Verse 8 makes explicit the warning I have sounded: "For if these things are yours and abound, they keep you from being ineffectual and unfruitful in the knowledge of our Lord Jesus Christ." Recall from verse 2 that it is in "the knowledge" of Christ that there can be a barren and fruitless knowledge of Christ. It is possible to make a start in the Christian life, but then to become indifferent and unfeeling and careless in using the means of grace, and to drift into destruction. 2 Peter 2:20 says, "If after they have escaped the defilements of the world through the knowledge of our Lord and Savior Jesus Christ, they are again entangled in them and overpowered, the last state has become worse for them than the first." If the knowledge of God's glorious promises does not spur us on to strive against the tide, then we will be barren and fruitless and drift to our destruction.
The Consequence of Not Swimming
Verse 9 describes what has happened in the person who quits swimming and is not pressing forward in Christ's qualities. "For whoever lacks these things (in verses 5–7) is blind and shortsighted and has forgotten that he was cleansed from his old sins." The problem with the person who does not strive toward all the fruit of faith is that he is blind in two directions. When he looks to the future, it's all a haze, and the promises of God are swallowed up in a blur of worldly longings. I think that is what it means by shortsighted. And when he looks to the past, the forgiveness that made him so excited at first is well-nigh forgotten, and all he sees is an empty prayer and a meaningless ritual of baptism. In other words, just as in verse 3 the power for godliness flows through knowledge of God, so in verse 9 blindness to the past and future work of God blocks that power and leaves us limp in the water, drifting toward destruction.
Verse 10 makes crystal clear what is at stake in such blindness and powerlessness and fruitlessness: "Therefore, brethren, be the more zealous to confirm your call and election." The danger described in verses 8 and 9 (as an incentive to advance in the fruits of faith) is not the danger of slipping into the kingdom with no rewards. It is the danger of not being saved at all. When Peter says, "Be zealous to confirm your call and election," he means that our lack of diligence in Christian graces may be a sign that we were never called and are not among the elect.
However you have been taught on this matter of election, please give very close attention to this verse. The assumption is that the whole world lies under the righteous judgment of God because of sin. But because of his great mercy, God ordained that a people for his own be saved by grace. These are his elect, his chosen whom he has predestined to be conformed to the image of his Son. And Paul explains in Romans 8:30 that those elect whom he predestined to Christ-likeness he also called, and whom he called he also justified, and whom he justified he also glorified. None of God's sheep will ever be lost. They are eternally secure. But from our side, the most important question of life is: am I among the elect who God predestines to be like Christ and then calls and justifies and glorifies forever? If we are, God wants us to know that we are. He wants us to have joyful assurance, for out of that assurance flows tremendous power for sacrificial service that gives him glory.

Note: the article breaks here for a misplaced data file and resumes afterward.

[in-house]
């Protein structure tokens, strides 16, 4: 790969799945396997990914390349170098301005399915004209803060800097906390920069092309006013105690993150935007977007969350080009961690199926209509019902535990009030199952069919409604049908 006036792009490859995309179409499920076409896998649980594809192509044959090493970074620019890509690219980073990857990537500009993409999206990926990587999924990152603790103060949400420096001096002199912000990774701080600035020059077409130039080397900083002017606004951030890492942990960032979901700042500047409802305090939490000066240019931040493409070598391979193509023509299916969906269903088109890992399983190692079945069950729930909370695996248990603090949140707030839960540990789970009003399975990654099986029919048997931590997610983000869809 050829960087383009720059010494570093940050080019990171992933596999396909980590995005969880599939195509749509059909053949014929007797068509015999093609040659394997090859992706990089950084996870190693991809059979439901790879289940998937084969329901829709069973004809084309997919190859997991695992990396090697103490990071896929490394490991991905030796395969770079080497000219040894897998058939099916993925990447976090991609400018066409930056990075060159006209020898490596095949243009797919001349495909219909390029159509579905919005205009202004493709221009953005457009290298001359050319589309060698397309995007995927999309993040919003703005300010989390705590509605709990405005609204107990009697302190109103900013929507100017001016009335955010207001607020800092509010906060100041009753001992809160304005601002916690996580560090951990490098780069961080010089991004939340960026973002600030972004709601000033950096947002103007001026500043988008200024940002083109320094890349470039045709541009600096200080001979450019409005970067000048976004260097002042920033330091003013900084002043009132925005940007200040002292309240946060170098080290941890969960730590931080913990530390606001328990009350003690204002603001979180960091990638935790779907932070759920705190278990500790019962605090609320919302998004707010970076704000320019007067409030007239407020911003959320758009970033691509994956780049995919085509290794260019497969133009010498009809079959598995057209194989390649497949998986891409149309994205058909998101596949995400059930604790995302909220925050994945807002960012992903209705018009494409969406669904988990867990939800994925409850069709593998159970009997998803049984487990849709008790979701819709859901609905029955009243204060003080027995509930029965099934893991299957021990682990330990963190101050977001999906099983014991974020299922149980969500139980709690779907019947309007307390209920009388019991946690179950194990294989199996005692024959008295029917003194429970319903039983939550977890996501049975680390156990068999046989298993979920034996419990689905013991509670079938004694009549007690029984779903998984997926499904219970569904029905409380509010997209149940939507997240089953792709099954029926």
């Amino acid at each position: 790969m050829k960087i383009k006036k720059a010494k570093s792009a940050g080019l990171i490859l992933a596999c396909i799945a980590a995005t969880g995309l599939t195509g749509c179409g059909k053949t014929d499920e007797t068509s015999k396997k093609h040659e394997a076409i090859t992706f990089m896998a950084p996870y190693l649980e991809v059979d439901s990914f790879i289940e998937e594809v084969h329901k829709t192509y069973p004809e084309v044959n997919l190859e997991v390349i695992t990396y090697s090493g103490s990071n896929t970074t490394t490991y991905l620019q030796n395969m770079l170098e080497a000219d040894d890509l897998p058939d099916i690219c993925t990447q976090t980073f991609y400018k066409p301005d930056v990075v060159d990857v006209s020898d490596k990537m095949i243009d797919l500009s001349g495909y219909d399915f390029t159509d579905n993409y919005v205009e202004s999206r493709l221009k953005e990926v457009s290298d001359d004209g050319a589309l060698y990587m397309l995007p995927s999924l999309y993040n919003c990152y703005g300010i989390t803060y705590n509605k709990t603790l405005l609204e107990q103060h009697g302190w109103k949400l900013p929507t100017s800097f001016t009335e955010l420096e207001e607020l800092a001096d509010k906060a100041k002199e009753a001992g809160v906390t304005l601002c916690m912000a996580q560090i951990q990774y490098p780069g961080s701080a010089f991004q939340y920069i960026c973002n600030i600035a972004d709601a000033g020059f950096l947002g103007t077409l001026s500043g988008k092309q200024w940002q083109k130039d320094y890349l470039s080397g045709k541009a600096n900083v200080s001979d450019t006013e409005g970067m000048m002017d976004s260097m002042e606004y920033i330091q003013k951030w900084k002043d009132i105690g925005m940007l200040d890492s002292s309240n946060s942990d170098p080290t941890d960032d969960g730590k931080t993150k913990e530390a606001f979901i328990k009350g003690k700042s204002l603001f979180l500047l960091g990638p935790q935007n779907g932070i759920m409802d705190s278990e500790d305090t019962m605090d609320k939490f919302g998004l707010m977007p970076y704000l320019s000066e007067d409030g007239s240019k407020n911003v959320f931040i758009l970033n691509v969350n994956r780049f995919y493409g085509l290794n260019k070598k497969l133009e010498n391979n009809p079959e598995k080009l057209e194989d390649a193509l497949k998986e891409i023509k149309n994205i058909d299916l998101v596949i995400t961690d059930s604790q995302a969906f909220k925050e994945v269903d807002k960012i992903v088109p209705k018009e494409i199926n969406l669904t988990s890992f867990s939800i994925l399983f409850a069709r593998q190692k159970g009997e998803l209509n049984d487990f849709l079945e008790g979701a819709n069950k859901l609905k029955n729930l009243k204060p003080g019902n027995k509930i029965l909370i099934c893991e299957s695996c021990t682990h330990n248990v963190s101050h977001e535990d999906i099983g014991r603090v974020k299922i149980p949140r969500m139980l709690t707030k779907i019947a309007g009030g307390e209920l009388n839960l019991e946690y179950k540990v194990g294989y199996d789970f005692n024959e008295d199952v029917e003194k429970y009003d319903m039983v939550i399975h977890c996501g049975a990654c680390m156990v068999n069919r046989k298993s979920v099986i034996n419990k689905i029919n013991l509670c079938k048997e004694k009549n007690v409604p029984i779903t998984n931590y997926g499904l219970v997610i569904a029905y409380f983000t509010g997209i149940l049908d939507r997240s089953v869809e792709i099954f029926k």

Sanctification and Assurance
Therefore Peter says, "Confirm your election! Make sure of it!" How? By standing in your faith and pressing on to virtue, knowledge, self-control, patience, godliness, brotherly affection, and love. John said (in 1 John 3:14), "We know that we have passed out of death into life, because we love the brethren" (cf. 2:3). The confirmation of your election is your progress in sanctification. God predestined all the elect to be conformed to the image of Christ (Romans 8:29). Therefore, the reassuring evidence of our election is Christ-likeness.
So verses 10 and 11 conclude: "If you do these things (referring back to vv. 5–7), you will never fall; so there will be richly provided for you an entrance into the eternal kingdom of our Lord and Savior Jesus Christ." Virtue, knowledge, self-control, patience, godliness, brotherly affection, love—these are not the wages that we pay to earn entrance into the eternal kingdom, but they are the necessary evidence that our trust in God's promise is genuine, and in that way they are the confirmation of our call and election.
Now let's just close by applying the lesson to ourselves. The point of verses 5–11 is that we should earnestly confirm our call and election by making every effort to advance in the qualities of Christ (vv. 5-7). So here's the application: Are you making every effort towards moral excellence? Are you making every effort to increase your knowledge of God's character and his will? Are you making every effort to strengthen your power of self-control? Are you making every effort to enlarge your capacity for patience? Are you making every effort to cultivate godliness to develop a heart for God? Are you making every effort to grow warm in your affection for your fellow believers? And are you making every effort to stir up love in your will for the person you dislike the most? If these things are in you and increasing, you will not be fruitless (v. 8), you will never stumble (v. 10), and you will enter the eternal kingdom of Christ (v. 11). But if these things are not your earnest concern, then it is because you have shut your eyes to the beauty of God's promises, and have forgotten the humble exhilaration of being forgiven.
Therefore, the Word of God warns us against being lazy in our faith and drifting away from Jesus Christ our only hope. And the Word encourages us to fight the good fight of faith and take hold on eternal life (1 Timothy 6:12, 19); to lay aside every weight and sin which clings so closely and run with perseverance the race before us (Hebrews 12:1); to press on toward the goal of the prize of the upward call of God in Christ Jesus (Philippians 3:14); to advance and grow and go forward in virtue and knowledge and self-control and patience and godliness and brotherly affection and love (2 Peter 1:5–7); and in this way to reassure our hearts and make our confidence firm that we are indeed called to share in God's glory and excellence (2 Peter 1:10, 3).